News & Politics

Project Censored, the Movie

A new documentary called "Project Censored: Is the Press Really Free?" will air on PBS stations across the country on May 9. The hour-long film boldly confronts the censorship and shoddy reporting that plague the mainstream press, while intelligently exploring the definition of censorship itself.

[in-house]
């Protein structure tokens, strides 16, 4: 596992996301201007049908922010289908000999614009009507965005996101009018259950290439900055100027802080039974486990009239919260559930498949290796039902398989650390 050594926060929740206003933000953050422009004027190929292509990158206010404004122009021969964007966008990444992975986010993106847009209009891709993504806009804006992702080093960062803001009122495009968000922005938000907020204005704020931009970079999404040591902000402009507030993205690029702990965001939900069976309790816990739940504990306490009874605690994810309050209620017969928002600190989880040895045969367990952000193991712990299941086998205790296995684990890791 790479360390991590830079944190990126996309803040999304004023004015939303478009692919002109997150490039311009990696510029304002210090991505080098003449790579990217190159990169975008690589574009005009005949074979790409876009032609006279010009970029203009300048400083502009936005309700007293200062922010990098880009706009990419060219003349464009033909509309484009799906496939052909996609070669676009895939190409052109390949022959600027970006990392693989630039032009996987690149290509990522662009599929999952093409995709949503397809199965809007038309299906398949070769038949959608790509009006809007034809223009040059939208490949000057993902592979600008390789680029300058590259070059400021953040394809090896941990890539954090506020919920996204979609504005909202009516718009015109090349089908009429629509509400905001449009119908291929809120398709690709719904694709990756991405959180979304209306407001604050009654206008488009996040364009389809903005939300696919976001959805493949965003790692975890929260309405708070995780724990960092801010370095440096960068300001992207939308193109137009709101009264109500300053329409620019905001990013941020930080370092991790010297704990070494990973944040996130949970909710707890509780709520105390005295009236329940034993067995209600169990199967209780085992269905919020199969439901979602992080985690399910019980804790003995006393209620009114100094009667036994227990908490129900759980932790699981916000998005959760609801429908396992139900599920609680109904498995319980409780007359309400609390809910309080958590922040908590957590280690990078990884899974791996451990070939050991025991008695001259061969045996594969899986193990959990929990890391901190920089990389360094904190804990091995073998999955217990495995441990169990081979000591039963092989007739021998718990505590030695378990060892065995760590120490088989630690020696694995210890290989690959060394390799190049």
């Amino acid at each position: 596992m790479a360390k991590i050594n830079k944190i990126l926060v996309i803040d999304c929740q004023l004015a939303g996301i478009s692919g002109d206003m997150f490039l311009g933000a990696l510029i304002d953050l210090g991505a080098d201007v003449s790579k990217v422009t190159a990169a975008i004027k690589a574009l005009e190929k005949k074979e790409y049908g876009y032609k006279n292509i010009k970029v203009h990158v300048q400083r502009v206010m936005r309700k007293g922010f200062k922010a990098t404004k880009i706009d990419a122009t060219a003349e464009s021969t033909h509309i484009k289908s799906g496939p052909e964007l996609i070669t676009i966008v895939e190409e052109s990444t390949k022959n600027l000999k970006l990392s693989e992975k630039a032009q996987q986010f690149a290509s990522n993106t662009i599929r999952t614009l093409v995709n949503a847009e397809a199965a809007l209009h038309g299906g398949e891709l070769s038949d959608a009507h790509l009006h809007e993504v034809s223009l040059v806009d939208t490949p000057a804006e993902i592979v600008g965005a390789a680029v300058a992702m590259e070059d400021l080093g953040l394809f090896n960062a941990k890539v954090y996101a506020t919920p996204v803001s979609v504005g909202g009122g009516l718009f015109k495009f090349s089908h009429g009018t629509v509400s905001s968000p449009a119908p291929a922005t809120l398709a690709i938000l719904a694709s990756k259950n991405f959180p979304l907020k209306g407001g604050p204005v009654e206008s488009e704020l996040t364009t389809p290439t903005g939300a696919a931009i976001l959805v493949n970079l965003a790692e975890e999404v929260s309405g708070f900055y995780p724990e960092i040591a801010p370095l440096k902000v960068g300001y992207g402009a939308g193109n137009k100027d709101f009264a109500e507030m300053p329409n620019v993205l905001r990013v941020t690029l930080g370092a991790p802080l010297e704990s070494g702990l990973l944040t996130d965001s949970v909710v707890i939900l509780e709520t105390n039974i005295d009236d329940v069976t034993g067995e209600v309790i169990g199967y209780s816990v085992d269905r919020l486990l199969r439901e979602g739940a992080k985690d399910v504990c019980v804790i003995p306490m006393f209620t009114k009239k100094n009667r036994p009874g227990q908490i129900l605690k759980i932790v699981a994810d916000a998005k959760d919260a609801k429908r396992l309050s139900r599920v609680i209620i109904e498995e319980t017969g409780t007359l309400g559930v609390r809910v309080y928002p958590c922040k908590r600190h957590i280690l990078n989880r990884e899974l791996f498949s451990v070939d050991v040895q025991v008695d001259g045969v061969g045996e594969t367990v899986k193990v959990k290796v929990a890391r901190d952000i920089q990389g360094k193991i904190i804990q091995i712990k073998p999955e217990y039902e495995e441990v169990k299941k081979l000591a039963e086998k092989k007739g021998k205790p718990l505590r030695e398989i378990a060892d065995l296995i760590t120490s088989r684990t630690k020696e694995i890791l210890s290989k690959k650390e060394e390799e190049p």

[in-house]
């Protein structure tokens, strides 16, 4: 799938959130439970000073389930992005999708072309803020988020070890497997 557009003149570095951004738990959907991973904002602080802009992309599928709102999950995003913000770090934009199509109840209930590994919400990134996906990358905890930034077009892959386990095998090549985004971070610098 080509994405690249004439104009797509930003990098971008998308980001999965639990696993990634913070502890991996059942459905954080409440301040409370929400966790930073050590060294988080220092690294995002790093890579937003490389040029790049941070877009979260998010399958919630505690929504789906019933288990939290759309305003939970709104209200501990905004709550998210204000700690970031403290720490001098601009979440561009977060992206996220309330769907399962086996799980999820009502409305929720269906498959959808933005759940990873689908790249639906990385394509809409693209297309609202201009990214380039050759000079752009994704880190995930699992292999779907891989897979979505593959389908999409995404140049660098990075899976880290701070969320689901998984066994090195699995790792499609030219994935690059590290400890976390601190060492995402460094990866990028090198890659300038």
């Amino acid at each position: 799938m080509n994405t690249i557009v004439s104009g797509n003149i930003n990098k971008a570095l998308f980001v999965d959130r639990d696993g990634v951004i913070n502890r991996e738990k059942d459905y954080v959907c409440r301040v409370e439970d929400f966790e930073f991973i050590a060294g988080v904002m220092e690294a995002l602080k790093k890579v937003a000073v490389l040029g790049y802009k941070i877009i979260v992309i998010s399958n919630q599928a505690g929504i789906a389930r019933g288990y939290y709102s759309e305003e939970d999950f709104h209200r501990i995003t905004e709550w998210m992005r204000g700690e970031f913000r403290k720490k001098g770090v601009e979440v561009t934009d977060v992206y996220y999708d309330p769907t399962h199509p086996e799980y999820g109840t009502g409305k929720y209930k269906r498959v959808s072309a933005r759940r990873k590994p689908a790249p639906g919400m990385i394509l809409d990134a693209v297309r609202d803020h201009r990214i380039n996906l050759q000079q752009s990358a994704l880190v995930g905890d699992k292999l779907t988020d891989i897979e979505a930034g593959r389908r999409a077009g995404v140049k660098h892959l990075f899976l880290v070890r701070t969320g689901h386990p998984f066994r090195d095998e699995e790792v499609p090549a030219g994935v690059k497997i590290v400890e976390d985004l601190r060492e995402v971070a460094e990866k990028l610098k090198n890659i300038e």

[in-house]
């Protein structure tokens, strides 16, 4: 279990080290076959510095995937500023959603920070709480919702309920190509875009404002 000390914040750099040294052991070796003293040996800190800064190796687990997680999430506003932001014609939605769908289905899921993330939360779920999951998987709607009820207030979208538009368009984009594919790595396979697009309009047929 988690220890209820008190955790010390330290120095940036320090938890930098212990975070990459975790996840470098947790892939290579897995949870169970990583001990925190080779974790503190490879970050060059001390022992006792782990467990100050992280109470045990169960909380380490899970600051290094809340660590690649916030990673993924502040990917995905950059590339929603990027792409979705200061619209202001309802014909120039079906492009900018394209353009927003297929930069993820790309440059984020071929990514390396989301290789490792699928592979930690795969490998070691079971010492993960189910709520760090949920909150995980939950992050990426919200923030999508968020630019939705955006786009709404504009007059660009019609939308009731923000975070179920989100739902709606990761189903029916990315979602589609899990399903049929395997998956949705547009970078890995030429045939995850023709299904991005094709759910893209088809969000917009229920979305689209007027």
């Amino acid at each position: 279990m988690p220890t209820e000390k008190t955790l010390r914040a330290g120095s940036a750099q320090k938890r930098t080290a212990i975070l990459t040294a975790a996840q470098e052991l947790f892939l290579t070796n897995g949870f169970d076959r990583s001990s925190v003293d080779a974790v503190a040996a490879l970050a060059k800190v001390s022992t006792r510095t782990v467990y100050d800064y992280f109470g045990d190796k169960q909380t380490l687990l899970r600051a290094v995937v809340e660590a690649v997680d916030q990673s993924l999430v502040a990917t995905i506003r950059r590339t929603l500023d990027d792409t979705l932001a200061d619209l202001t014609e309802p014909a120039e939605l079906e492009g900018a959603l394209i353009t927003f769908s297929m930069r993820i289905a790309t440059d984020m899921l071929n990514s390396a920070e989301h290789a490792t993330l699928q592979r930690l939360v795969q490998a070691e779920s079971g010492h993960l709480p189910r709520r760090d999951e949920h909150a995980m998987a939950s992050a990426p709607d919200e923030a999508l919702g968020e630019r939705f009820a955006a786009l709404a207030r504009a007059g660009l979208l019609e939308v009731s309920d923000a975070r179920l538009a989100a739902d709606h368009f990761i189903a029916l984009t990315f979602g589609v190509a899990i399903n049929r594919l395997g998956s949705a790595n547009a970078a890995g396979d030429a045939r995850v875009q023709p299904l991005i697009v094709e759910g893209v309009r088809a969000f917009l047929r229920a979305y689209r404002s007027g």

Opening shot: the U.S. Capital building in Washington, D.C. The words "Arms Transfer Code of Conduct" appear at the bottom of the screen. An off-camera voice narrates: "In June of 1997, the United States House of Representatives unanimously approved the Arms Transfer Code of Conduct."(Cut to interior of the Capital; Representatives fill the chamber's seats, applauding as the Code is signed into law.)"This Code prohibits arms sales or military aid to foreign governments that: are undemocratic; abuse human rights; or engage in aggression against neighboring states."(Cut to exterior of the White House; Bill Clinton exiting the building, flocked by men in military uniforms.)"Unfortunately, this Code has been virtually ignored by Congress and the Clinton administrationŠ As a result, dozens of foreign governments have been able to obtain so-called 'surplus' weapons at bargain prices -- or even free of charge -- from the U.S. government... In fact, in each of the last five U.S. military conflicts, American ttroops faced opponents who were armed by 'surplus' arms deals from the United States."Are we watching a 60 Minutes expose? Headlines from the 11 o'clock news? A CNN investigative report? Unfortunately, no, because this story about our government's illegal arms deals didn't break in the mainstream news. Rather, we're watching the lead story of a new documentary called "Project Censored: Is the Press Really Free?" The well-crafted film boldly confronts the censorship and shoddy reporting that plagues the mainstream press. Packed with controversial stories such as the Arms Transfer Code of Conduct, the documentary will surely raise some eyebrows when it is aired by PBS on May 9."Is the Press Really Free?" documents and celebrates Project Censored, a media watchdog organization based at California's Sonoma State University. Every year, Project Censored makes a list of the top 25 news stories that didn't make the news -- stories either censored, ignored or underreported by the mainstream press. Project Censored aims to both expose the frequenncy of censorship in the mainstream media and to keep the public informed about the censored stories. "Is the Press Really Free?" is the first television feature to concentrate on Project Censored since a Bill Moyers special in 1991.The hour-long documentary focuses on five stories that Project Censored chose for its top 25 list in 1998. Interspersed between these stories are interviews with people affiliated with the Project. Peter Phillips, Project Censored's director, gets the most screen time, and for good reason. He speaks eloquently about the censored stories, about the Project itself and about "censorship" in general."We consider censorship any interference with the free flow of information in society," Phillips tells the off-screen interviewer. "We don't see it as a conspiracy, as something the media is deliberately doing to keep the American public from being informed about certain stories. It's much more complex than that."Exploring this complex definition of censorship turns out to be the film's primary strength. Steve Keller, the film's director/producer, does a good job of splicing together the various talking heads to flesh out this complexity. For example, Keller includes footage of Ben Bagdikian, former dean of the School of Journalism at U.C. Berkeley, explaining the subtleties of newsroom self-censorship."Reporters come very quickly to understand the culture of a particular newsroom. And in general, reporters don't bother doing [controversial] stories they know won't appear or will be buried in obscurity. After all, the payoff for a reporter is to be read..."Phillips introduces a number of other forms of censorship. "P.R. censorship," for example, happens when reporters -- who, because of corporate cutbacks, no longer have the resources to go out and collect news -- become dependent on public rrelations departments. "Literally half to two-thirds of the news today has been pre-spun or pre-written by a P.R. professional who works for a corporation or the government," Phillips explains. He also talks about "marketplace censorship," the self-censorship editors engage in to avoid offending their major advertisers. "We see marketplace censorship all the time," says Phillips, "whether its with cosmetics, or milk, or beer, or tobacco..."Then, of course, are the cases of overt, top-down censorship. The film includes an intriguing interview with Steve Wilson and Jane Akre, the reporters fired from a Fox TV station for filing an expose about the controversial Monsanto drug, rBGH. Viewers are also treated to an excellent conversation with Gary Webb, the San Jose Mercury News reporter who blew the lid off the connection between the CIA and the crack cocaine epidemic of the 1980s -- and lost his job because of it.The documentary is the brainchild of Steven Keller, an independent director/producers whose mission is to "create films that encourage social engagement and activism.""I saw Peter Phillips [Project Censored's director] speak at a local bookstore," said Keller, speaking from his production studio in Santa Rosa, California. "What he described about the project was so compelling that I knew a film had to be made about it."Despite the excellent footage Keller has collected, the documentary sometimes feels like more of a 56 minute infomercial for Project Censored than an independent film. It lacks any criticism of the Project and has little or no original reporting on the five censored stories it highlights. Instead, it treats those stories topically and sensationally. The film punctuates its segment about chemicals in cosmetics with the line, "After her daily cosmetic routine, an average woman will have absorbed into her body at least five chemical compounds that are known carcinogens." Describing the potential hazards of NASA's Cassini space probe, the narrator gravely intones, "Some scientists suggest that as many as 40 million people would be killed" if something goes wrong during the probe's flight.Inflammatory statements like these are exactly the type of reporting to which Project Censored objects. As Phillips remarks, "The whole media system is filled up with stories that are meant to attract viewers. Very often they have an element of fear in them: crime, or fear of cancer or disaster... This will draw viewers in, because it's kind of exciting, but it leaves them very empty."Despite this internal contradiction, "Project Censored: Is the Press Really Free?" is an informative and entertaining hour of television. That's a combination you don't often get anymore -- even on PBS -- and makes the film well worth watching.(Check local listings for show times. Contact Steve Keller for more information at Off the Couch Productions, 707.578.8898.)